May 21, 2012: Saint of the Impossible

~ by Mary Galvano

If there is a saint that truly “rocks” it is St. Rita of Cascia. She is known to make the impossible, possible. On the day after her baptism, her family noticed a swarm of white bees flying around her as she slept in her crib. However, the bees peacefully entered and exited her mouth without causing her any harm or injury. Instead of being alarmed for her safety, her family was mystified by this sight.

Born near Spoleto, Italy, she was married at the early age of 12 to an abusive husband, Paolo Mancini. Her parents arranged the marriage even though Rita wanted to enter the convent.

This marriage lasted for eighteen years, during which she was a model wife and mother. Upon the murder of her husband, she sought to dissuade her sons from revenge. Mancini was a rich, quick-tempered, immoral man, who had many enemies in the region. St. Rita endured his insults, abuse and infidelities for years. Through humility, kindness and patience, Rita “converted her cruel husband from his wicked ways, making their home a peaceful sanctuary of holy bliss”. St. Rita bore two sons, Giangiacomo (Giovanni) Antonio and Paulo Maria, who grew up God-loving children. Although Paolo Mancini became congenial, his allies betrayed him and he was violently stabbed to death.

After the death of her husband and sons, she joined an Augustinian community of nuns and remained there until her death on May 22, 1457. She was known for the apparent efficacy of her prayers and is venerated due to various miracles attributed to her intercession. She is well known as the “Saint of the Impossible” because many things that have happened to her in her life are impossible to us.

Rita’s attributes are a wounded forehead, roses, and bees. One day, while living at the convent Rita said, “Please let me suffer like you, Divine Saviour.” Suddenly, a thorn from a figure of the crucifixion of Jesus Christ fell from the crown of thorns and left a deep wound in Rita’s forehead. This wound never healed and caused her great suffering for the rest of her life. As a result, depictions of St. Rita show a forehead wound to represent this event. In addition to the physical pain, the wound emitted a terrible stench, which kept the other nuns away from Rita. On the day she died, the odor from the wound in St. Rita’s forehead became a beautiful scent of roses.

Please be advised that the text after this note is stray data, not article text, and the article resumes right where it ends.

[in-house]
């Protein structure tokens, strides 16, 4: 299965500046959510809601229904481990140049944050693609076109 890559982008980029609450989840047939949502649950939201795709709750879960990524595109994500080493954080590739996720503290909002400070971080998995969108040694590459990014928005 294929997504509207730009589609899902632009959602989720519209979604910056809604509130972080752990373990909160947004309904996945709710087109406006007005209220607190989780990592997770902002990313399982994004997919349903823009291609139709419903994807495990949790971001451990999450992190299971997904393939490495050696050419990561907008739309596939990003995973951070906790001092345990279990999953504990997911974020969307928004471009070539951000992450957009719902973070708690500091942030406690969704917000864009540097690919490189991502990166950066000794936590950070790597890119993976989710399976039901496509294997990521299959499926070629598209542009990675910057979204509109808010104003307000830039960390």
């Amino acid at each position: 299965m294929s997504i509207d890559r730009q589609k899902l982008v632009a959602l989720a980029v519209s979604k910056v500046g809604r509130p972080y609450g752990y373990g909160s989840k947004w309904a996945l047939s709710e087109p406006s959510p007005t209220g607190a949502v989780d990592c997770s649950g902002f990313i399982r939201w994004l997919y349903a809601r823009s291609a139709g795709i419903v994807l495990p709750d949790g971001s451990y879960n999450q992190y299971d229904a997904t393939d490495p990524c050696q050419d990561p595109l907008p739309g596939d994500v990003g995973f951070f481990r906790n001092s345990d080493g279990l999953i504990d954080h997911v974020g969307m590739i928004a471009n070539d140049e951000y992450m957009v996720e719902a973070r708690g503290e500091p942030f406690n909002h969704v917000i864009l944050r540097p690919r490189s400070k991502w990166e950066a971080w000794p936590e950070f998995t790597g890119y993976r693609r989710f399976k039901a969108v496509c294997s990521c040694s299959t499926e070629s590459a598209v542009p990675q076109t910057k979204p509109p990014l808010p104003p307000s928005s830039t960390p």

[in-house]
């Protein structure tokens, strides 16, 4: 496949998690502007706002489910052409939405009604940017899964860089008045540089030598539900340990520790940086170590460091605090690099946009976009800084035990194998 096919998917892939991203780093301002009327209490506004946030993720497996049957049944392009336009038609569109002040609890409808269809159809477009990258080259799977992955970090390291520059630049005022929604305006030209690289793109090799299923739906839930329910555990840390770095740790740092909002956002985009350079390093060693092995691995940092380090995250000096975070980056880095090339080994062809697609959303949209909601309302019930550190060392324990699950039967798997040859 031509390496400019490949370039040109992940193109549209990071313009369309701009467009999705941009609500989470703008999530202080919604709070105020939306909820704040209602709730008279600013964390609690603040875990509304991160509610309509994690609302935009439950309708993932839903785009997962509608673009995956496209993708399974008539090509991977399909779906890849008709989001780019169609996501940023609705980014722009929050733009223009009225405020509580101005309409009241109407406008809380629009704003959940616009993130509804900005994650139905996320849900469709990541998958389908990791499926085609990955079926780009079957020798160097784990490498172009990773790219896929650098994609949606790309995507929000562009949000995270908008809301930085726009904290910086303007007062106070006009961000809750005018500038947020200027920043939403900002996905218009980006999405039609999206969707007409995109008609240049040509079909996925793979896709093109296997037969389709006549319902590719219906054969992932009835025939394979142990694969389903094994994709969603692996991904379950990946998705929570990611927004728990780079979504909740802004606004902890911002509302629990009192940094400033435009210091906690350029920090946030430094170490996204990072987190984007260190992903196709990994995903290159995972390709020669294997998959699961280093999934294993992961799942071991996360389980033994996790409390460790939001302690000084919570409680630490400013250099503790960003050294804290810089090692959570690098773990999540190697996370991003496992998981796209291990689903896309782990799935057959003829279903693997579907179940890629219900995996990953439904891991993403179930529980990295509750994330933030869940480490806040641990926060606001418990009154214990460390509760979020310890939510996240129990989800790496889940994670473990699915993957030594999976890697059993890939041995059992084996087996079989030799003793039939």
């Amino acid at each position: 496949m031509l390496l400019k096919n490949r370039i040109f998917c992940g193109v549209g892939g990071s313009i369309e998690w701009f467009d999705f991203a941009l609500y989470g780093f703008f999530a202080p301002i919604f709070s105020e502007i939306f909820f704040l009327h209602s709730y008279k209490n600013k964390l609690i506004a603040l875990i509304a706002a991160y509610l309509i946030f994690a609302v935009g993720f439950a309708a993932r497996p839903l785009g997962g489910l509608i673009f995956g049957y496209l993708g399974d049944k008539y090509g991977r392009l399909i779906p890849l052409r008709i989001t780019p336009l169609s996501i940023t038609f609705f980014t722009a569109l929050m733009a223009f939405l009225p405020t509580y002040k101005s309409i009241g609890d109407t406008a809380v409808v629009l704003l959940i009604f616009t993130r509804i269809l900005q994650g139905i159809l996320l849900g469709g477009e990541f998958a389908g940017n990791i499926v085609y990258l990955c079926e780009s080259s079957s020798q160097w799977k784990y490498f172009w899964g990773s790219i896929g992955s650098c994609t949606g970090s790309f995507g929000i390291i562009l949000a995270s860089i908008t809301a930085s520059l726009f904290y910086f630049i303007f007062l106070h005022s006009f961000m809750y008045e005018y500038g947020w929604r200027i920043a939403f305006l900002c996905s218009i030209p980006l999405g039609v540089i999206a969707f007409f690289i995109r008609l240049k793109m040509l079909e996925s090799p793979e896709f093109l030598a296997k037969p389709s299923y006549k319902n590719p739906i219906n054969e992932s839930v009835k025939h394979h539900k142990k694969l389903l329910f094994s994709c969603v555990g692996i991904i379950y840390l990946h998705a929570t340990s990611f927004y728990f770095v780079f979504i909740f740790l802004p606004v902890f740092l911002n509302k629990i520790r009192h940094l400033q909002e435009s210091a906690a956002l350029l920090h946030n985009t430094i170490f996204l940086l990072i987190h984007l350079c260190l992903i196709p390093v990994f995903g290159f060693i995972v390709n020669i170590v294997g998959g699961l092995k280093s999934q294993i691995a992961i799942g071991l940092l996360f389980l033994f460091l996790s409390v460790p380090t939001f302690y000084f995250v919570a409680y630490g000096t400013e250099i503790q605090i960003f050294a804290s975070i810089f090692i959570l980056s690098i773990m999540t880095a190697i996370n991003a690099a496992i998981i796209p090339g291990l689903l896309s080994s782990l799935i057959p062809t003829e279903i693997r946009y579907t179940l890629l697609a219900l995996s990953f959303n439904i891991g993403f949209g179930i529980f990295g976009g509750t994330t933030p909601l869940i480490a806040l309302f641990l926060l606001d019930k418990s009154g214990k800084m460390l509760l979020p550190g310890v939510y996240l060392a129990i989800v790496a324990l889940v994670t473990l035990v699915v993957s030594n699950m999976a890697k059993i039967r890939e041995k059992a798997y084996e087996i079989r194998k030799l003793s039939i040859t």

Towards the end of her life, when St. Rita was bedridden in the convent, a cousin visited her and asked her if she desired anything from her old home. St. Rita responded by asking for a rose and a fig from the garden. It was January and her cousin did not expect to find anything due to the snowy weather. However, when her relative went to the house, a single blooming rose was found in the garden as well as a fully ripened and edible fig, and her cousin brought the rose and fig back to St. Rita at the convent. The rose bush is still alive and often in bloom today.

Let us turn to Rita and ask for her intercession, especially on her feast day, May 22nd. She is the patron saint of lost and impossible causes, airline travel, sickness, wounds, marital problems, abuse, and mothers. She ready to help make our impossible, possible.

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Mary Galvano-Bajohr is a singer/songwriter, LPGA golf instructor, speaker and author. On the golf course she is a dedicated professional, but go to a Yankee game, a Pro-life event or other venue and you just might see her step up to the microphone and sing the National Anthem or the Ave Maria.

Visit Mary’s website at www.marygalvano.com.

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